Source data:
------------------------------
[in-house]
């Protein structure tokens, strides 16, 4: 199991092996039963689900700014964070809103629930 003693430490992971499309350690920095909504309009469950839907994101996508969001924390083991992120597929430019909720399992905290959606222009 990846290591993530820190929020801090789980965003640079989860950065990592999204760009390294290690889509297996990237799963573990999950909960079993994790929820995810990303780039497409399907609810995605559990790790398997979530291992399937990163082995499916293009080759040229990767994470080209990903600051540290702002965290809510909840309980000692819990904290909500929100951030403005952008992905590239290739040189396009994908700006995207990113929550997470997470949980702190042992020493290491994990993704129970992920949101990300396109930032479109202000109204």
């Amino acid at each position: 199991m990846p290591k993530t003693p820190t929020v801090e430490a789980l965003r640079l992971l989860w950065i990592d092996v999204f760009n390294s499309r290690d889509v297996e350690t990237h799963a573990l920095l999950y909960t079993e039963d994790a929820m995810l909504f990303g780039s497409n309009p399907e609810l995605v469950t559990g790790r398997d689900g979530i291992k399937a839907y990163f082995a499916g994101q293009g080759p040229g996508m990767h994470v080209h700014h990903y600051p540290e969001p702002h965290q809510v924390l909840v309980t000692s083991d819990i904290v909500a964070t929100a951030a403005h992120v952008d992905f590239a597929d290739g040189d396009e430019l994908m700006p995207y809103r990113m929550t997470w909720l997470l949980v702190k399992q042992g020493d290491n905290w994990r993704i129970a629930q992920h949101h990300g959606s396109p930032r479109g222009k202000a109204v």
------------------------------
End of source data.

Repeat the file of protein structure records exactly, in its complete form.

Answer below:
[in-house]
């Protein structure tokens, strides 16, 4: 199991092996039963689900700014964070809103629930 003693430490992971499309350690920095909504309009469950839907994101996508969001924390083991992120597929430019909720399992905290959606222009 990846290591993530820190929020801090789980965003640079989860950065990592999204760009390294290690889509297996990237799963573990999950909960079993994790929820995810990303780039497409399907609810995605559990790790398997979530291992399937990163082995499916293009080759040229990767994470080209990903600051540290702002965290809510909840309980000692819990904290909500929100951030403005952008992905590239290739040189396009994908700006995207990113929550997470997470949980702190042992020493290491994990993704129970992920949101990300396109930032479109202000109204």
């Amino acid at each position: 199991m990846p290591k993530t003693p820190t929020v801090e430490a789980l965003r640079l992971l989860w950065i990592d092996v999204f760009n390294s499309r290690d889509v297996e350690t990237h799963a573990l920095l999950y909960t079993e039963d994790a929820m995810l909504f990303g780039s497409n309009p399907e609810l995605v469950t559990g790790r398997d689900g979530i291992k399937a839907y990163f082995a499916g994101q293009g080759p040229g996508m990767h994470v080209h700014h990903y600051p540290e969001p702002h965290q809510v924390l909840v309980t000692s083991d819990i904290v909500a964070t929100a951030a403005h992120v952008d992905f590239a597929d290739g040189d396009e430019l994908m700006p995207y809103r990113m929550t997470w909720l997470l949980v702190k399992q042992g020493d290491n905290w994990r993704i129970a629930q992920h949101h990300g959606s396109p930032r479109g222009k202000a109204v």